Forum for Science, Industry and Business

Sponsored by:     3M 
Search our Site:


Mapping Proteins: Researchers at Rensselaer Polytechnic Institute Discover a Better Way to Decode the Protein Language


Two researchers at Rensselaer Polytechnic Institute are creating a faster, more efficient data-mining technique to determine basic rules of how proteins form. The researchers are Mohammed Zaki, assistant professor of computer science, and Chris Bystroff, assistant professor of biology.

Researchers can identify a protein’s biological function, and therefore its specific role in disease, if they know the 3-D structure of a protein given its amino-acid sequence.

Twenty simple amino acids make up the "language" that forms the thousands of complex proteins in the human body. The idea is to discover how amino acids, or "letters," lead to "words" or common patterns to form proteins.

With that in mind, Zaki and Bystroff’s approach involves creating a 3-D image of each known protein already recorded in the worldwide Protein Data Bank. The researchers then reduce the image to a simpler 2-D representation, called a "contact map." The 2-D map reveals the chemical and other interactions among amino acids-data that are difficult to extract from the more complex 3-D images.

The data are mined from the contact map is then transferred into a knowledge bank of "contact rules" and used to predict unknown proteins and even how novel proteins might form.

The research is funded under a three-year, $333,928 Early Career Principal Investigator Award from the U.S. Department of Energy.

The research will appear in the IEEE (Institute of Electrical and Electronics Engineers) journal, Transactions on Systems, Man and Cybernetics in early 2003. The work will also appear in 2003 in a chapter of a book, called Handbook of Data Mining (Publisher: Lawrence Earlbaum Associates).

CONTACT: Mohammed Zaki (518) 276-6340,
Chris Bystroff (518) 276-3185,

Jodi Ackerman | Rensselaer News and Information

More articles from Life Sciences:

nachricht ‘Farming’ bacteria to boost growth in the oceans
24.10.2016 | Max-Planck-Institut für marine Mikrobiologie

nachricht Calcium Induces Chronic Lung Infections
24.10.2016 | Universität Basel

All articles from Life Sciences >>>

The most recent press releases about innovation >>>

Die letzten 5 Focus-News des innovations-reports im Überblick:

Im Focus: Light-driven atomic rotations excite magnetic waves

Terahertz excitation of selected crystal vibrations leads to an effective magnetic field that drives coherent spin motion

Controlling functional properties by light is one of the grand goals in modern condensed matter physics and materials science. A new study now demonstrates how...

Im Focus: New 3-D wiring technique brings scalable quantum computers closer to reality

Researchers from the Institute for Quantum Computing (IQC) at the University of Waterloo led the development of a new extensible wiring technique capable of controlling superconducting quantum bits, representing a significant step towards to the realization of a scalable quantum computer.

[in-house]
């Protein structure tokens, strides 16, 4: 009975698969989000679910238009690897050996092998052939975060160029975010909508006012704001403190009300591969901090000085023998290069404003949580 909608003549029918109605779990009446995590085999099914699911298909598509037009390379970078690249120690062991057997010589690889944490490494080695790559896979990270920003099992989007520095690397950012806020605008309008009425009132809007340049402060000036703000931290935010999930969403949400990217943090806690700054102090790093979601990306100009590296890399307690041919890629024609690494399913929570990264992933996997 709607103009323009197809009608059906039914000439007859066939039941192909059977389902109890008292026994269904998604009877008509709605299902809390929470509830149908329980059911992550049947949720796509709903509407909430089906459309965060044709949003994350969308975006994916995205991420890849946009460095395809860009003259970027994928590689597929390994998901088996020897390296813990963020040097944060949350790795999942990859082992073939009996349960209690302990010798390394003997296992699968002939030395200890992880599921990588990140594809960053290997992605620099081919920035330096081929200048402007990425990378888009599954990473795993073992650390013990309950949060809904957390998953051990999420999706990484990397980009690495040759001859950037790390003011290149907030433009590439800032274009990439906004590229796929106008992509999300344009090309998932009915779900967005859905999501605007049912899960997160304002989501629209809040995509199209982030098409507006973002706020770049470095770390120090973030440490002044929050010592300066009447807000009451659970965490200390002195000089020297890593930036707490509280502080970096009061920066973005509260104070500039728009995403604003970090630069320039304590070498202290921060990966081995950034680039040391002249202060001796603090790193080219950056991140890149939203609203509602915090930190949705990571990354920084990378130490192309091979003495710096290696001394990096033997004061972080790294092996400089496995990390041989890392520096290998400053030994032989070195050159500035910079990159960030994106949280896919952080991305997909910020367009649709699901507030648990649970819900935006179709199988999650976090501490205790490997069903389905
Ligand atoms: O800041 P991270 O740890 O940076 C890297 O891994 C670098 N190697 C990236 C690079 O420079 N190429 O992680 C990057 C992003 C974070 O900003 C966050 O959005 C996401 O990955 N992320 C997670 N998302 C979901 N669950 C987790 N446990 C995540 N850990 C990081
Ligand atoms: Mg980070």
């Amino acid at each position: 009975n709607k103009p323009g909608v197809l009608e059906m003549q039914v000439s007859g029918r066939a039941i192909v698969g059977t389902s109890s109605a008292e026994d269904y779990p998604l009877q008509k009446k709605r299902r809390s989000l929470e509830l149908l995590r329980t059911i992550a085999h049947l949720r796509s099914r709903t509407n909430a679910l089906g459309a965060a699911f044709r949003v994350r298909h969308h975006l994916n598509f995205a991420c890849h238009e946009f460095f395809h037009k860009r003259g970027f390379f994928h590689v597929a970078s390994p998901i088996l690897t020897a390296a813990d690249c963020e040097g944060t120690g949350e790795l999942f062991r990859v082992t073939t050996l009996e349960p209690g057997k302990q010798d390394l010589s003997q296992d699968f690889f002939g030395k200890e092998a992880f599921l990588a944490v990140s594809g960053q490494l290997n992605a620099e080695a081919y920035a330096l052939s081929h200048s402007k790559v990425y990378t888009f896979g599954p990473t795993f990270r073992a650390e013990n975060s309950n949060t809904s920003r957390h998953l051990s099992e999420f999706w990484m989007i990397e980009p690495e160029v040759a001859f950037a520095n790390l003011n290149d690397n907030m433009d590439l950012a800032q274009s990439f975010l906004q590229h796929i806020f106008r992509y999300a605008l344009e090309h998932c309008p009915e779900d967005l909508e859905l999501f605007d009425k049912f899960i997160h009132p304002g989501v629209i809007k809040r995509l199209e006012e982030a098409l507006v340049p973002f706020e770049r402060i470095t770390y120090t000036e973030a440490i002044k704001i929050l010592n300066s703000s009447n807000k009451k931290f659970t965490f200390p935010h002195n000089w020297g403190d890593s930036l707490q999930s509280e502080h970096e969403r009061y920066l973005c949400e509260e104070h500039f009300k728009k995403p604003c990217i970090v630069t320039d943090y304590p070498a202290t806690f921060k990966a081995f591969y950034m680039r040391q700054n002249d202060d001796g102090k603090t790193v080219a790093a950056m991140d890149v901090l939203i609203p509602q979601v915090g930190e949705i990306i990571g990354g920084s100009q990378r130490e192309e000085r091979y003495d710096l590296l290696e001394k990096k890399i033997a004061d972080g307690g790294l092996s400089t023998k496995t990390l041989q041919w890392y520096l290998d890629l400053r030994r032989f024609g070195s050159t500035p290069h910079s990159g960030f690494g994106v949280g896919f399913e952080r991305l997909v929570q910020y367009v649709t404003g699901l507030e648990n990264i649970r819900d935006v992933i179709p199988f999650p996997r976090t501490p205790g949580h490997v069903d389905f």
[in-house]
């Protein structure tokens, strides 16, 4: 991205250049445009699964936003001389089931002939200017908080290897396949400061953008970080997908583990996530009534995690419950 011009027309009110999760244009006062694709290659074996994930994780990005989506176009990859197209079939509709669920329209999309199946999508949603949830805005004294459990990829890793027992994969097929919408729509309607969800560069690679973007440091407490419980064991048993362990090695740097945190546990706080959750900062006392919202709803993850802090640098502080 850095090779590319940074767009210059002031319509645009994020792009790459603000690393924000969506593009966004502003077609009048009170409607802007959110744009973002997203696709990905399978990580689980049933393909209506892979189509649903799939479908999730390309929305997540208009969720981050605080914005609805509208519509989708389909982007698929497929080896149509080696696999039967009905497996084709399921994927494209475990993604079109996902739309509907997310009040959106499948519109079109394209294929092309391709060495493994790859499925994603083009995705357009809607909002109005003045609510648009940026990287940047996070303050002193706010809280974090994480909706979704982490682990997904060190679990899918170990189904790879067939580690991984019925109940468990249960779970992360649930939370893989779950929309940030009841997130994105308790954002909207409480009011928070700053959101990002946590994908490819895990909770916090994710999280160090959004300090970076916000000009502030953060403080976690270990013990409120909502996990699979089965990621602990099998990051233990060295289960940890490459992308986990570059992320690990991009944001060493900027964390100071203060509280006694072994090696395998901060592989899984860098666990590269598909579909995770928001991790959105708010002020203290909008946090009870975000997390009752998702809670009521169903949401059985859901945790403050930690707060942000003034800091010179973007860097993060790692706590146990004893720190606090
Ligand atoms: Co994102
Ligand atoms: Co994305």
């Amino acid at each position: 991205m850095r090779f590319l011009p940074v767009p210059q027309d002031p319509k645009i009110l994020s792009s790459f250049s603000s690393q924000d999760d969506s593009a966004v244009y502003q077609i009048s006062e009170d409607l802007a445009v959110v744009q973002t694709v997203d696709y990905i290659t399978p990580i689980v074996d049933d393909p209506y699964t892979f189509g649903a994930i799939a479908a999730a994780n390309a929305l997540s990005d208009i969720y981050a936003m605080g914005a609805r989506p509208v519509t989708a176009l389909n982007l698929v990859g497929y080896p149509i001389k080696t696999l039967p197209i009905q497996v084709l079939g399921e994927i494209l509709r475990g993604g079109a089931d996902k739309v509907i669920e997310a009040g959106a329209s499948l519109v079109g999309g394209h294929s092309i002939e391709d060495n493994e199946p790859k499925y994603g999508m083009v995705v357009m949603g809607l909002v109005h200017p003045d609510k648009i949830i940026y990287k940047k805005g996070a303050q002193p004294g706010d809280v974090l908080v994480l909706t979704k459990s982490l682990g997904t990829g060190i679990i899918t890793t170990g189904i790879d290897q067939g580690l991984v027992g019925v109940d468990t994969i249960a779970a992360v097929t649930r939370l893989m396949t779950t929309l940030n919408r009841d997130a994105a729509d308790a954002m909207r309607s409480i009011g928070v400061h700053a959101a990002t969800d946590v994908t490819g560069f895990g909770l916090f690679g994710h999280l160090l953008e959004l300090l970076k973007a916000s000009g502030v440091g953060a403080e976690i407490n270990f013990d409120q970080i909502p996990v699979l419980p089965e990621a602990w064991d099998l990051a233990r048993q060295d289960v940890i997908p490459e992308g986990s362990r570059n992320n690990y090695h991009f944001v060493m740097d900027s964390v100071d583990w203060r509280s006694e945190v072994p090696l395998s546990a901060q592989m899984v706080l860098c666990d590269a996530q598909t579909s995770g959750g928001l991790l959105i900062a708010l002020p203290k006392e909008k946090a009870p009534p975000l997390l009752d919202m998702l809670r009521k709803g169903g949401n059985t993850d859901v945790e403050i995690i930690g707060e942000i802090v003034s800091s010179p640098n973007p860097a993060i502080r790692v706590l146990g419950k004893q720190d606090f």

"The quantum socket is a wiring method that uses three-dimensional wires based on spring-loaded pins to address individual qubits," said Jeremy Béjanin, a PhD...

Im Focus: Scientists develop a semiconductor nanocomposite material that moves in response to light

In a paper in Scientific Reports, a research team at Worcester Polytechnic Institute describes a novel light-activated phenomenon that could become the basis for applications as diverse as microscopic robotic grippers and more efficient solar cells.

A research team at Worcester Polytechnic Institute (WPI) has developed a revolutionary, light-activated semiconductor nanocomposite material that can be used...

Im Focus: Diamonds aren't forever: Sandia, Harvard team create first quantum computer bridge

By forcefully embedding two silicon atoms in a diamond matrix, Sandia researchers have demonstrated for the first time on a single chip all the components needed to create a quantum bridge to link quantum computers together.

"People have already built small quantum computers," says Sandia researcher Ryan Camacho. "Maybe the first useful one won't be a single giant quantum computer...

Im Focus: New Products - Highlights of COMPAMED 2016

COMPAMED has become the leading international marketplace for suppliers of medical manufacturing. The trade fair, which takes place every November and is co-located to MEDICA in Dusseldorf, has been steadily growing over the past years and shows that medical technology remains a rapidly growing market.

In 2016, the joint pavilion by the IVAM Microtechnology Network, the Product Market “High-tech for Medical Devices”, will be located in Hall 8a again and will...

All Focus news of the innovation-report >>>



Event News

#IC2S2: When Social Science meets Computer Science - GESIS will host the IC2S2 conference 2017

14.10.2016 | Event News

Agricultural Trade Developments and Potentials in Central Asia and the South Caucasus

14.10.2016 | Event News

World Health Summit – Day Three: A Call to Action

12.10.2016 | Event News

Latest News

Oasis of life in the ice-covered central Arctic

24.10.2016 | Earth Sciences

‘Farming’ bacteria to boost growth in the oceans

24.10.2016 | Life Sciences

Light-driven atomic rotations excite magnetic waves

24.10.2016 | Physics and Astronomy

More VideoLinks >>>